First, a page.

- The eye ring is pale grey and the eyes are initially dark grey or brown, almost black, which change to light grey and gradually their yellowish adult coloration as they reach maturity.
A rare yellow as well as pied-colored Senegal Parrots have occurred in captivity. Mutation Photos
Males and females look alike; however, some theories have been developed to sex these parrots visually. The three most successful ones are listed on top:
- The “V” of the vest is usually longer in females, terminating between her legs whereas the males’ “V” ends somewhere between the upper part of the chest or midway down the front.
- Head and Beak: The female`s beak and head are generally slightly smaller and narrower than the male`s. Also her head is more rounded at the crown and the male has a flatter crown, as well as a larger beak and head.
- The under-tail covert feathers (short feathers under the base of the main tail feathers) are generally pure yellow in the male and yellow-green (mostly green) in the female and immature birds. Mature males with even a hint of green in that area are quite rare. Most of the time, even the slightest trace of green in these feathers indicates a female – although the amount may be so slight that the loss of one single feather can make a female appear pure yellow. This means that there are a few females with the male color pattern.
- Overall size: Males are generally larger and heavier then female birds.
- Behavior: Some speculate that birds can be sexed by their behavior, with females being generally shy and males tend to be bolder and more aggressive. However, this is not a reliable method as there are bold females and shy males.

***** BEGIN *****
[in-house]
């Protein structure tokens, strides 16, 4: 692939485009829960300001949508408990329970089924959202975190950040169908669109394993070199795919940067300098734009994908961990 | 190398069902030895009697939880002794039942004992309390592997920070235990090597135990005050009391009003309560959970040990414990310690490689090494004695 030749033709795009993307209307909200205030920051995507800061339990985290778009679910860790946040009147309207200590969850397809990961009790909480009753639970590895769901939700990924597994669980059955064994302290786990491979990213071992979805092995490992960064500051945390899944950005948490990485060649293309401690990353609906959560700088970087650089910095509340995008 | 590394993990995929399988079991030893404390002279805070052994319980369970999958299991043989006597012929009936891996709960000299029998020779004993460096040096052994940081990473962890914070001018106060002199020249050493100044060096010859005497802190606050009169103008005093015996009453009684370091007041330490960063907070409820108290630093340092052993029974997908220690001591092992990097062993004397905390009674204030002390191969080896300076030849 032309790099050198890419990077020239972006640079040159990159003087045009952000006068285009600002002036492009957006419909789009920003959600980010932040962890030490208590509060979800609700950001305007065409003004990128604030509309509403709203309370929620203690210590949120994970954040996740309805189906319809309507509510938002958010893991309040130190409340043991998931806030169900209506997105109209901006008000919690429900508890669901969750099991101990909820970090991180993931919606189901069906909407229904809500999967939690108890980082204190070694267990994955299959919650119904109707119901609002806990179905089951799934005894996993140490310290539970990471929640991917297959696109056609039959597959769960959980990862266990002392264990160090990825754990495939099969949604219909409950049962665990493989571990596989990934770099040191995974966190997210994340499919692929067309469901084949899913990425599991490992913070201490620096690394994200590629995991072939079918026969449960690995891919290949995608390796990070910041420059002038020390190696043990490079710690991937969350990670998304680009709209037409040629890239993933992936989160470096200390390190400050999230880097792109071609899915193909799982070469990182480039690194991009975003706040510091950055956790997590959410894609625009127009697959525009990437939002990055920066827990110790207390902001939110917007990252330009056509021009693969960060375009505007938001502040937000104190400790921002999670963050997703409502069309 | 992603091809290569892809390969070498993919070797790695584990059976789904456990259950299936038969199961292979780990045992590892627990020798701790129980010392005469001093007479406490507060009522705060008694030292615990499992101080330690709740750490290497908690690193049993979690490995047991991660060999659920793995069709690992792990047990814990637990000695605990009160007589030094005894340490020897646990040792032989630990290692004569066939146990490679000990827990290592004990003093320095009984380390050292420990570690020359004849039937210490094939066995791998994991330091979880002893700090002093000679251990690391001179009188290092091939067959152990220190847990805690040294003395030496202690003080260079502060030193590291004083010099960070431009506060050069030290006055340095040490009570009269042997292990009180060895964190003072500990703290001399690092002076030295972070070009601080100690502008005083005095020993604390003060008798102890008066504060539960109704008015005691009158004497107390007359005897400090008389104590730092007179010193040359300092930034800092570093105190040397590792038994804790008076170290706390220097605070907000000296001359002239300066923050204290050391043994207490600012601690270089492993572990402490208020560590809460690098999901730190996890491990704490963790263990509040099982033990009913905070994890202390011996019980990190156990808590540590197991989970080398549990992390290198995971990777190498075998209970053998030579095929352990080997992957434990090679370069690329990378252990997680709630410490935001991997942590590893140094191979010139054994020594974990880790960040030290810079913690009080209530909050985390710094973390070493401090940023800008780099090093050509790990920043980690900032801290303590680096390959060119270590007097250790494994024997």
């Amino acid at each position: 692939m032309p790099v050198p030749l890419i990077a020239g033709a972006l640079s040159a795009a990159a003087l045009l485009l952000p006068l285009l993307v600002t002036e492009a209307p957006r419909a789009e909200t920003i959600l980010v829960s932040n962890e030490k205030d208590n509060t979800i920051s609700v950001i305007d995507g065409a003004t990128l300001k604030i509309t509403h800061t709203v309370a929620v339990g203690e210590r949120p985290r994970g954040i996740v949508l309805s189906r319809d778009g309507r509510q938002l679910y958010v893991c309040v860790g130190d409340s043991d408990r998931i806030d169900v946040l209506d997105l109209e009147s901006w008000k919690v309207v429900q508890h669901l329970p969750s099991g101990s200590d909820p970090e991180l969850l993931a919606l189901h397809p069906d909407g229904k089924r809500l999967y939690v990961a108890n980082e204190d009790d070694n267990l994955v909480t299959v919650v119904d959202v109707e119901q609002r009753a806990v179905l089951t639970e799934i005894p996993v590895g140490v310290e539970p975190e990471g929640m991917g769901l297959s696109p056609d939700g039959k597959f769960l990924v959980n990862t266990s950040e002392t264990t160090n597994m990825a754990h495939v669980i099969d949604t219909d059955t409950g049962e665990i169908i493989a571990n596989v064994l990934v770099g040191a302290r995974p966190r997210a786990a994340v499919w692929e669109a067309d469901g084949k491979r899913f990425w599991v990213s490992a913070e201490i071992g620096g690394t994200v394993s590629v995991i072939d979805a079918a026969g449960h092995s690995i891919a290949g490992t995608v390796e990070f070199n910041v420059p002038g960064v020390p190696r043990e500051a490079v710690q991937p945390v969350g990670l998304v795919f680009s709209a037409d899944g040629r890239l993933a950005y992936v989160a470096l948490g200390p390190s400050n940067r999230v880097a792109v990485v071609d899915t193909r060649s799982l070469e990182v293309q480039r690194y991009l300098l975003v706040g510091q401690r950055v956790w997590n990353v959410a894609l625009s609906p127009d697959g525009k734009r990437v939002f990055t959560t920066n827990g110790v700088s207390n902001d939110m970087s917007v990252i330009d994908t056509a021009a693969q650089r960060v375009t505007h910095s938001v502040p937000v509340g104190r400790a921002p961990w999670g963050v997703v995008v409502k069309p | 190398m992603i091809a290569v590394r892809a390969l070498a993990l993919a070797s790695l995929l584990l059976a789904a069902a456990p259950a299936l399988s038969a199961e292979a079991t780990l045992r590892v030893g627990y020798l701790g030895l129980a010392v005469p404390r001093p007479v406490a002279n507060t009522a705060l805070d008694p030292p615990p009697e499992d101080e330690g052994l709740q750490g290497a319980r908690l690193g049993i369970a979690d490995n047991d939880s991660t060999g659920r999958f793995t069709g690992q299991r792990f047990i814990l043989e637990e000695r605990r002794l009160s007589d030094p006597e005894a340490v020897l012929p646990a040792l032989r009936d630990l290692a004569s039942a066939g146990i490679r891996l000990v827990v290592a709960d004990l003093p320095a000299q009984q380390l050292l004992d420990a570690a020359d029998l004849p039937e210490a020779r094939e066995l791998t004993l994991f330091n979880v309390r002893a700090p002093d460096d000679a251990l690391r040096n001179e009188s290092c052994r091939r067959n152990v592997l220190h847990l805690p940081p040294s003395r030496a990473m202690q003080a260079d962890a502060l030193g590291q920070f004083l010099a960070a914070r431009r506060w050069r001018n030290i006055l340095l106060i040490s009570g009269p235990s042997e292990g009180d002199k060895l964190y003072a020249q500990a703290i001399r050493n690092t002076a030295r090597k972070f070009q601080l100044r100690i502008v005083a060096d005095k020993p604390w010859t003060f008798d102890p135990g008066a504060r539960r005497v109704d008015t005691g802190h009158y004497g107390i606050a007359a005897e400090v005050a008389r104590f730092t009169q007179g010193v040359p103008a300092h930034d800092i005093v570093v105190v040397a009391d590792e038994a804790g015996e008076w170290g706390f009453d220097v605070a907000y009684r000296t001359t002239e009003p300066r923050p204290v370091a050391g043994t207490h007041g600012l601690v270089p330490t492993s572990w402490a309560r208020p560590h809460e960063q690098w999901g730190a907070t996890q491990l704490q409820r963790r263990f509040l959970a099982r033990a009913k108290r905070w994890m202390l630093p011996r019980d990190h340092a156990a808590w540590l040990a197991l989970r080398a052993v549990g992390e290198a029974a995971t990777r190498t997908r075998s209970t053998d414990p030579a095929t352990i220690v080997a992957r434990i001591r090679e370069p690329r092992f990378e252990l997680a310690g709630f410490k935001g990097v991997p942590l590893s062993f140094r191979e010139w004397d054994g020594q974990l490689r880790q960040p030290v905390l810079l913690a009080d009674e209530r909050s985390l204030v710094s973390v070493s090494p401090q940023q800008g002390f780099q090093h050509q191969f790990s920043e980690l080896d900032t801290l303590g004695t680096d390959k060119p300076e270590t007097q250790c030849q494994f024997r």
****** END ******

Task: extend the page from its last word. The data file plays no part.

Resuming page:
Any of the above method is not proven by any means and the only reliable methods are surgical or DNA sexing. DNA sexing is relatively inexpensive (from $15 to $30 per bid) and kits can be obtained via mail order (the previous link provides relevant information).
The general instructions are to obtain either a feather or blood sample from a bird (often done by cutting a nail too short) and catching a drop of blood in a provided capillary tube provided that is then returned to the laboratory for testing. Sexing result can often be accessed online only days later.
Calls / Vocalizations
This is a gregarious species whose vocalizations consist of a continuously chattering with a range of whistling and squawking calls, as well as harsh and high-pitched screeches, which turn more raucous when excited.
However, it is still considered relatively quiet when compared to many other parrot species, which is one of the reasons why this parrot has grown so much in popularity.
Species: Scientific: Poicephalus senegalus senegalus … English: Senegal Parrot, Yellow-vented Parrot … Dutch: Bonte Boertje, Senegal Papegaai … German: Mohrenkopfpapagei … French: Perroquet du Sénégal … CITES II – Endangered Species
Species: Scientific: Poicephalus versteri … English: Red-vented Parrot … Dutch: Finsch’ Roodbuikpapegaai … German: Finschs Mohrenkopfpapagei … French: Perroquet de Verster
Description: As senegalus above, but green to back and wings generally darker; lower breast and abdomen yellowish-orange with orange-red centre to abdomen. … Length: 23 cm (9 ins)
Distribution: Ivory Coast and Ghana east to Western Nigeria. … CITES II – Endangered Species
Reichenow’s Orange-bellied Parrots:
Species: Scientific: Poicephalus senegalus mesotypus … English: Reichenow’s Orange-bellied Parrot … Dutch: Reichenows Bonte Boertje … German: Reichenows Mohrenkopfpapagei
Description: As senegalus above, but green generally paler; green to breast extends to abdomen area; abdomen orange. … Length: 23 cm (9 ins)
Distribution: Eastern to nort-eastern Nigeria, northern Cameroon, south-western Chad … CITES II – Endangered Species